Is it naive to base any aspect of our lifestyle on belief? Is it appropriate to have a condescending attitude toward those who base their decisions on their beliefs? Are such individuals blindly following an authority who has concealed, evil intentions for the purposes of manipulating others?
Many people today partition thoughts and ideas into two categories: those that are “known” that are based on science and experimentation, and then those that are “believed” that are based on religion and faith. However, it is clear that it is important that we understand the implications of this approach, and whether this is a good model for how we make decisions. To understand the gravity of these implications, we need only look at how they effect people’s decisions regarding the most controversial topics that we face in our culture today, such as abortion, euthanasia, homosexual unions, and many others. To offer an example, one person might say “I believe the life of your mother has intrinsic value. Based on this belief, if she were to be in an accident and need life support, it would be immoral to kill her.” Another person might say, “You cannot prove to me that your mother’s life has intrinsic value. She serves no benefit to society, so it is best to kill her.”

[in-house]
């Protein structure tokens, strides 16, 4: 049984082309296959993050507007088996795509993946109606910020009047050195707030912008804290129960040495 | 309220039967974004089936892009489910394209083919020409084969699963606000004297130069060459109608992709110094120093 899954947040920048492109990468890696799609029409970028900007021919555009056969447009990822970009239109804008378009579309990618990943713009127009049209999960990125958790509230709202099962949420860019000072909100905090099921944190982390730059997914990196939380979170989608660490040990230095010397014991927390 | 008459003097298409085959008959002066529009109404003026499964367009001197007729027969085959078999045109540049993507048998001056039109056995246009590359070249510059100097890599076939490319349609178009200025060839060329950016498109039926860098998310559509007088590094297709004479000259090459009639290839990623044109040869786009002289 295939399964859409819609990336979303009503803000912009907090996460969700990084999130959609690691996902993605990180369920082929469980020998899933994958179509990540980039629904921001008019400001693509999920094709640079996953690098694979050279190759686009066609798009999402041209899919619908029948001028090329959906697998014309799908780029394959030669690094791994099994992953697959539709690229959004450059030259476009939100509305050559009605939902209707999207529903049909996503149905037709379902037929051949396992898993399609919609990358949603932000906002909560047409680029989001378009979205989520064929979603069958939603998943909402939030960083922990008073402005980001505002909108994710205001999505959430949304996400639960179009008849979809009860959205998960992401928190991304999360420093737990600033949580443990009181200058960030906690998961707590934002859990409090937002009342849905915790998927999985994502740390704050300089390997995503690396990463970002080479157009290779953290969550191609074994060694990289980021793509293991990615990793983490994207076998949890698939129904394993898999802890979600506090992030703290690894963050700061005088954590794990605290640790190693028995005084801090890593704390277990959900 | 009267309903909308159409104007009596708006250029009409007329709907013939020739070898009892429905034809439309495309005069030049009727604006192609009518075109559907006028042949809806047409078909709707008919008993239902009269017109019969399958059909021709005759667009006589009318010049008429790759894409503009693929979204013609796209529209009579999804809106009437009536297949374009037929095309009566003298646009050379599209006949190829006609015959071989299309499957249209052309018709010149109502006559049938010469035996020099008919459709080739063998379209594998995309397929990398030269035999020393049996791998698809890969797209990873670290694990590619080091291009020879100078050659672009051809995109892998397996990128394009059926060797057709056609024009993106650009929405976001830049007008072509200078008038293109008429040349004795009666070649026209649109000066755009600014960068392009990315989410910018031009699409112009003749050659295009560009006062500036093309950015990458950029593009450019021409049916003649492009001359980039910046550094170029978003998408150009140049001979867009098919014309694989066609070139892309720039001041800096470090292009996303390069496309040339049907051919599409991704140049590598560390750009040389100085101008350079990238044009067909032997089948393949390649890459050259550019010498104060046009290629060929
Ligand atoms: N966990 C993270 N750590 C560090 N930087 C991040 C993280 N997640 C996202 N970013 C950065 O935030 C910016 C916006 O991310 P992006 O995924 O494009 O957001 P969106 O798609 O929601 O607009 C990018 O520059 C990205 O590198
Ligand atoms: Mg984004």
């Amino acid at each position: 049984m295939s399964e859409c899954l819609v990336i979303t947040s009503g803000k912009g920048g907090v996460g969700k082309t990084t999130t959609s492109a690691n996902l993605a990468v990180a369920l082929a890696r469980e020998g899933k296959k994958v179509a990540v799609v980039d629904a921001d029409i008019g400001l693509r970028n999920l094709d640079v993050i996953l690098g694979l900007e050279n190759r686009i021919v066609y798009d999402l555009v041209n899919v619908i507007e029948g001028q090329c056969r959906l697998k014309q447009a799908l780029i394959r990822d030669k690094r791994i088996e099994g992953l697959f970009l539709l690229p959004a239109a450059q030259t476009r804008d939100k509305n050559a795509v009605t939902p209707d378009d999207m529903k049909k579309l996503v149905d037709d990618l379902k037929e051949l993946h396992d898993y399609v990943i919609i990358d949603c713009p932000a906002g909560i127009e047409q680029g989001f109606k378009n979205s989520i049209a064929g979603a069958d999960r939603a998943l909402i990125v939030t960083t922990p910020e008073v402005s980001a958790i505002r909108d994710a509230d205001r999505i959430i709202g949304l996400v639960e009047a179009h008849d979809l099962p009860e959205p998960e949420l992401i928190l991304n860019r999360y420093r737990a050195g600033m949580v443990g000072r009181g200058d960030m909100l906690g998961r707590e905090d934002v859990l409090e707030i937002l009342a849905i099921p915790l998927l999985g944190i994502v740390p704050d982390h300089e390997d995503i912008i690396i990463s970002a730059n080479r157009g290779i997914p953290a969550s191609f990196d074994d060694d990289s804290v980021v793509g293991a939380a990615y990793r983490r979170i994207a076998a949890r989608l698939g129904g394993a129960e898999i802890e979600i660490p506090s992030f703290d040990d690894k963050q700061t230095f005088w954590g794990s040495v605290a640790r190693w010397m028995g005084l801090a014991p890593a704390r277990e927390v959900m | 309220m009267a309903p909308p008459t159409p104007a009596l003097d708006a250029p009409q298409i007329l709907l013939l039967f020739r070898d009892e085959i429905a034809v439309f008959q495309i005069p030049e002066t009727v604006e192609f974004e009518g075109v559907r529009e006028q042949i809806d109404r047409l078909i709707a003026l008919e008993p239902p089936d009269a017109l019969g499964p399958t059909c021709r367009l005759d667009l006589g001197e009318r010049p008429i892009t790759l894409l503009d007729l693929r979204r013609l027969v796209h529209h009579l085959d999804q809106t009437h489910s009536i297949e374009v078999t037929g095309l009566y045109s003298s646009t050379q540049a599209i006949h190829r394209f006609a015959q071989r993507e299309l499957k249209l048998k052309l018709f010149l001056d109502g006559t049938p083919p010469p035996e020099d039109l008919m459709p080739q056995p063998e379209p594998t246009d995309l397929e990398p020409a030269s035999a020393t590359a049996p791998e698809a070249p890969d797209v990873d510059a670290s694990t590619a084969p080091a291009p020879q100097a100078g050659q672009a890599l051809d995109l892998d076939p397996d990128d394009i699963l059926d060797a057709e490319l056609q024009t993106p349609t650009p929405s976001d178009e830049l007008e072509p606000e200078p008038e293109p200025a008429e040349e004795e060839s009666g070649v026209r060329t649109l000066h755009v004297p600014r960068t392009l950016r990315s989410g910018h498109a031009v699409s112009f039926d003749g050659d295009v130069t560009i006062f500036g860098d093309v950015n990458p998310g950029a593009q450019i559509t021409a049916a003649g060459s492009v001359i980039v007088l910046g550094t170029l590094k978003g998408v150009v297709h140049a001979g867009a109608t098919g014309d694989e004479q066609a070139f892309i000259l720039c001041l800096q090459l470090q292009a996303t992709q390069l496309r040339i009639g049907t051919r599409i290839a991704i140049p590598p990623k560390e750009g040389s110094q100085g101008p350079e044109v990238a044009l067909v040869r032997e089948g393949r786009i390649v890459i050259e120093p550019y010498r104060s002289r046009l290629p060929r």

Let us consider in more depth, then, this distinction between “knowing” and “believing.” What things does one know, and how does one know them? If I were to ask you, “Do you know that the image that appears to be continuous on your computer monitor is a projection of the discrete, high-speed, serially-switching transistors on the graphics processor in your computer?” Most people would probably say “yes.” Or to consider a simpler case, “Do you know that the earth is round?” Again, most people would probably say “yes.” So how do we know these things? The likely response is that one could take the computer into the lab and hook it to special equipment to see what is happening within it. And one has seen pictures of the earth taken from space, so he claims that he can say with certainty that indeed it is round. The same person might then claim that one cannot prove through experimentation that a human being has intrinsic value.